Ryan Photographic - Artamidae - Australian magpies and wood swallows
The family Artamidae is represented by 24 species in six genera. The family is restricted to Australasia where they are typically common. The Australian magpie has been successfully introduced into New Zealand, the Solomon Islands and Fiji. In New Zealand it is considered a pest species. In Fiji it is restricted to the island of Taveuni and has not yet self-introduced to Vanua Levu which is only a short distance away over the Somosomo Strait. They do not appear to be a problem in the Solomon Islands.
Some wood swallows possess "powder down". The tips of the barbules on some feathers become powdery, breaking down into a keratin powder which the bird uses when preening. In addition wood swallows may exhibit cooperative breeding in which fledged youngsters may stic around to help raise future generations.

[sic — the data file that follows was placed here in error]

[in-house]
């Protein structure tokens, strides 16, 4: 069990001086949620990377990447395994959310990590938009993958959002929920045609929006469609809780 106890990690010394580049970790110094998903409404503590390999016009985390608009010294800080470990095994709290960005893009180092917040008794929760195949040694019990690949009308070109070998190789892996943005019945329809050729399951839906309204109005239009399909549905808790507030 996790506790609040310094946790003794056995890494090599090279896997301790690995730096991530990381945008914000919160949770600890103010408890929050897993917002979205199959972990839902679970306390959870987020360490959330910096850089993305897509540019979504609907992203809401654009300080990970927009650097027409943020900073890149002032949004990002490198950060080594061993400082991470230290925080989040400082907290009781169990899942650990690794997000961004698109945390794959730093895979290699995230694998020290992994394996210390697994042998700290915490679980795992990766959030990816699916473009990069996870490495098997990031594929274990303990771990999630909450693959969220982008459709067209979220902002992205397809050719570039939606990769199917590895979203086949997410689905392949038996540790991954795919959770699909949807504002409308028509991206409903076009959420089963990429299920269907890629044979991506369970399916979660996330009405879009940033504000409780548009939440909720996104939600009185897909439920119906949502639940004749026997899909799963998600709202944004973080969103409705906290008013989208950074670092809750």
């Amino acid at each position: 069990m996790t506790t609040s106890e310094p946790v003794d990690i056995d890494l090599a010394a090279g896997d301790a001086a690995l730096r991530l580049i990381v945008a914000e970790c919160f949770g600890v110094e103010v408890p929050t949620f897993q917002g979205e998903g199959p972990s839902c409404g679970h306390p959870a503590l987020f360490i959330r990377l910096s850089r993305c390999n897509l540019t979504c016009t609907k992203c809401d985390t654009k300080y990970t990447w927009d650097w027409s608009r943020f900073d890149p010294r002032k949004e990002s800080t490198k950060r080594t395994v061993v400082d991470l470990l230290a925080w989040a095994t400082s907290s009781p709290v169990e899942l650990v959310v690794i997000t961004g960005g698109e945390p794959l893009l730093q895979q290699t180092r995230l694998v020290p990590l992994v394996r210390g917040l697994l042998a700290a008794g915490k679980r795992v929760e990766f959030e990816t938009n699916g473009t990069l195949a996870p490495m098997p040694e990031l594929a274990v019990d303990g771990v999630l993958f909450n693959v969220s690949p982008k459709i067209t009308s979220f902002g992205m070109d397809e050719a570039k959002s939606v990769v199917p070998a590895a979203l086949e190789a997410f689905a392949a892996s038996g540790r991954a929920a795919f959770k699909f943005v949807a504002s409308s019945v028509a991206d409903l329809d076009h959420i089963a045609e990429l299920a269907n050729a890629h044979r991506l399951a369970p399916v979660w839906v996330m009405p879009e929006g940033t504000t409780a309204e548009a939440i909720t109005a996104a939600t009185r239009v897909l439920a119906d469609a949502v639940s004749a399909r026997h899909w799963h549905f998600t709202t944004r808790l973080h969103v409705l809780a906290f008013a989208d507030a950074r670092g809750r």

Some artamids, particularly the Australian magpie are accomplished mimics and singers.
Artamus cyanopterus, Dusky woodswallow
Artamus cyanopterus, Dusky woodswallows on branch, Northern Territory, Australia
Cracticus tibicen, Australian magpie
Cracticus tibicen, Australian magpie, Taveuni, Fiji
Cracticus tibicen, juvenile Australian magpie, Brisbane IMG_2564